The IPS Community Suite uses CKEditor to power its rich text editing capabilities. Often, when developing a theme for you own community or for distribution, you'll also want to style the editor to match.
CKEditor itself is a very large and complex project. It has many hundreds of CSS classes, and explaining how to style each part of the editor is beyond the scope of this guide. We recommend you check out CKEditor's website if you need more information.
That said, here's some tips to guide you.
Using custom.css to style the editor
Prior to IPS 4.1, we used CKEditor's older iframe mode. What this meant is that the entire text editor existed inside of an iframe on the page (although this was seamless and transparent to users). Since styles of a parent page do not apply to the contents of iframes, the only way to style the editor was to edit the CKEditor skin that we shipped with the product. This meant working outside of the IPS4 theme system, but more importantly it made distributing your changes more difficult because you'd also have to distribute your CKEditor skin.
In IPS 4.1 onwards, we use the newer div mode. Instead of using an iframe, the editor is built inside a div element right on the page. This is great news for themers, because it means the CSS styles you create within IPS4 will be inherited by CKEditor automatically.
So, to start styling the editor, you can simply open your custom.css file in your theme, and using a tool such as Google Chrome's Web Inspector (or the equivalent in your browser of choice), inspect the HTML that CKEditor generates and use that to develop your styling. When you save your custom.css file, you'll see it applies to the editor too.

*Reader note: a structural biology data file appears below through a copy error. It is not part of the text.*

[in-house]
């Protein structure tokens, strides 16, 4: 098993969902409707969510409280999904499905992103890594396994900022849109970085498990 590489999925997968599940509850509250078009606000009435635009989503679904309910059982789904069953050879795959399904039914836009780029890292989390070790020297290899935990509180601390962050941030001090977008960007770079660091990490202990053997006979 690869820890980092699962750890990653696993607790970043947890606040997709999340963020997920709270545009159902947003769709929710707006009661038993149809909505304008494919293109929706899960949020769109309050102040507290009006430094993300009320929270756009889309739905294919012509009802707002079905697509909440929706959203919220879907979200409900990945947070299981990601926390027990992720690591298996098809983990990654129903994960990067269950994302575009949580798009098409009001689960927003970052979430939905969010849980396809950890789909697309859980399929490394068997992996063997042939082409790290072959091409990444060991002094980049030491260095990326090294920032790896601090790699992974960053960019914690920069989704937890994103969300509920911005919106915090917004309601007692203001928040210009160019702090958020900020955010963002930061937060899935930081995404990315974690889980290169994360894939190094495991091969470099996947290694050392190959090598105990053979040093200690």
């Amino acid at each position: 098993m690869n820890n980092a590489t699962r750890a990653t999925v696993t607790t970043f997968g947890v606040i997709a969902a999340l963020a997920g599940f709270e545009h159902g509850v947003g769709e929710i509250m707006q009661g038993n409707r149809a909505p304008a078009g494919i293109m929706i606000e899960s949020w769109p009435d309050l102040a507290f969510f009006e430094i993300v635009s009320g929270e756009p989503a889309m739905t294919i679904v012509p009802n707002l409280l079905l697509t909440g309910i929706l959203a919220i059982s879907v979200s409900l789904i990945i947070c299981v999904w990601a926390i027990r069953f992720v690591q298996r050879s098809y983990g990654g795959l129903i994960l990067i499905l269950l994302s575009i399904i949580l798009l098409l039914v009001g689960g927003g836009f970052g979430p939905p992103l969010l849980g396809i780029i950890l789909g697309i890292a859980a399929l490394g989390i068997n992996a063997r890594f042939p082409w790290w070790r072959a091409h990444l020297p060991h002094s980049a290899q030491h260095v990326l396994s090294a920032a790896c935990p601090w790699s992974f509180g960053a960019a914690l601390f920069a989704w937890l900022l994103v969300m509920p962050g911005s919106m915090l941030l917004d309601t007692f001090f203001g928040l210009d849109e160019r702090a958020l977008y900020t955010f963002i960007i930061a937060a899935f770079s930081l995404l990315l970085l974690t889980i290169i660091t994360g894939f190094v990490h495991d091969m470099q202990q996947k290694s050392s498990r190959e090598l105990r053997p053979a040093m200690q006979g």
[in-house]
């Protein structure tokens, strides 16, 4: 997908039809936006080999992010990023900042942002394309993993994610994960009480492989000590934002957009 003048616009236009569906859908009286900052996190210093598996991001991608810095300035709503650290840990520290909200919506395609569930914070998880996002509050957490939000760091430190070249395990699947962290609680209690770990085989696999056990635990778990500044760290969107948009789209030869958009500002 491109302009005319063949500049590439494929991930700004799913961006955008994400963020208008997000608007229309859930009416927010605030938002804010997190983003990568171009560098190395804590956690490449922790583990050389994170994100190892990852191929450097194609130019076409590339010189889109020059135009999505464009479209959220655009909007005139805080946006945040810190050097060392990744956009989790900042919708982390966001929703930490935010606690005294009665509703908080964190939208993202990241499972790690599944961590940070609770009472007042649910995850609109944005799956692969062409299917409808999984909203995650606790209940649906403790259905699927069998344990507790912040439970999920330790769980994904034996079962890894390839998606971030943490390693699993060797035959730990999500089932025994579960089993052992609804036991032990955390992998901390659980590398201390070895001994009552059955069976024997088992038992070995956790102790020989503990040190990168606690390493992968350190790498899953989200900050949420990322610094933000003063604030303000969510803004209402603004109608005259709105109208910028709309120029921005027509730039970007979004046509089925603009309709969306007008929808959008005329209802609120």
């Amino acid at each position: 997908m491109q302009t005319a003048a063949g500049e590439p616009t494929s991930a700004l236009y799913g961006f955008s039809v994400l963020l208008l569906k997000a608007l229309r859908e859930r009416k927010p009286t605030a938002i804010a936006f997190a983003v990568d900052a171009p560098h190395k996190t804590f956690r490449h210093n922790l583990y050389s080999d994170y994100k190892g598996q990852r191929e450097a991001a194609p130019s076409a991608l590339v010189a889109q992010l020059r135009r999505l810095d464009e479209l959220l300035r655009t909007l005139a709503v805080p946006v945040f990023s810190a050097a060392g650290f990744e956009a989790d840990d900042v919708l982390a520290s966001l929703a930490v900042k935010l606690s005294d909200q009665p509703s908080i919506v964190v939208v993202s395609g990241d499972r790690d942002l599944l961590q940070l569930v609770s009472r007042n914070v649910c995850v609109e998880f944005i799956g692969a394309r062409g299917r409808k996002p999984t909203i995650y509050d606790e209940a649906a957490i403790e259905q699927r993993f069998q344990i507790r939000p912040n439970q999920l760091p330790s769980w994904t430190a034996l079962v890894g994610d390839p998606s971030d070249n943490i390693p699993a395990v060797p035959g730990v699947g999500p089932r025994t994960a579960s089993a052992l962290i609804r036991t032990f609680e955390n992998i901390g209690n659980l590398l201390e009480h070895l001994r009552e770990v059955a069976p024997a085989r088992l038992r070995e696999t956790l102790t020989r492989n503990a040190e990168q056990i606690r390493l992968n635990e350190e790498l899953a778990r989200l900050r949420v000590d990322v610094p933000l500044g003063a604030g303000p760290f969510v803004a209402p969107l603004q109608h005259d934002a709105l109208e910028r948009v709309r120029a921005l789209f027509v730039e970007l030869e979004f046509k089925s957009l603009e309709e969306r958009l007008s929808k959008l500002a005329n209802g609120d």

Above: inspecting CKEditor's generated HTML with Web Inspector allows you to see which CSS styles (right) are being applied to each part of the editor, helping you identify which class names you should be using in your own CSS.
Or build a standalone CKEditor skin
If you intend to make more substantial changes to the editor, you may still want to consider developing it as an actual CKEditor skin instead. CKEditor has a very mature skin framework that can be used for advanced changes. Consult the CKEditor for more information on creating a skin.
If you go this route, you would export the CKEditor skin, and ship it with your IPS Community Suite theme. When an administrator installs your theme, they can install the CKEditor skin in the AdminCP too.
So, that seems quite straightforward - in almost all cases, simply edit the custom.css file you use in your theme, and you can customize CKEditor to match your theme!
But, there's gotchas...
There are exceptions, of course. Even in div-mode, CKEditor still generates some iframes. For example, when you click a dropdown menu in the editor (e.g. Font), CKEditor actually builds an iframe for the menu.
This introduces the same problems we discussed above, again!
Unfortunately, there is no simple answer here. As before, styles you build into your custom.css file won't apply to these special areas where CKEditor uses an iframe. For many theme designers, this won't be a huge problem - being able to edit the 95% of CKEditor available to custom.css will be sufficient. But if you really do need to style the contents of those iframes, the only option is to do it within CKEditor's own skin system (since it loads those CSS files within its iframe).
This isn't too problematic if you're only concerned with styling your own community. The CSS files CKEditor uses can be found in /applications/core/interface/ckeditor/ckeditor/skins/ips (if your theme uses the default CKEditor theme we provide). Edit the editor.css file in this directory to adjust the styles (this is a compressed CSS file, so add your own CSS at the end - don't edit existing CSS in the file!).
If you plan to distribute your IPS4 theme, however, and you need to style these areas of CKEditor that still exist in an iframe, you'll need to go back to using CKEditor's skin system, and distributing a CKEditor skin with your theme.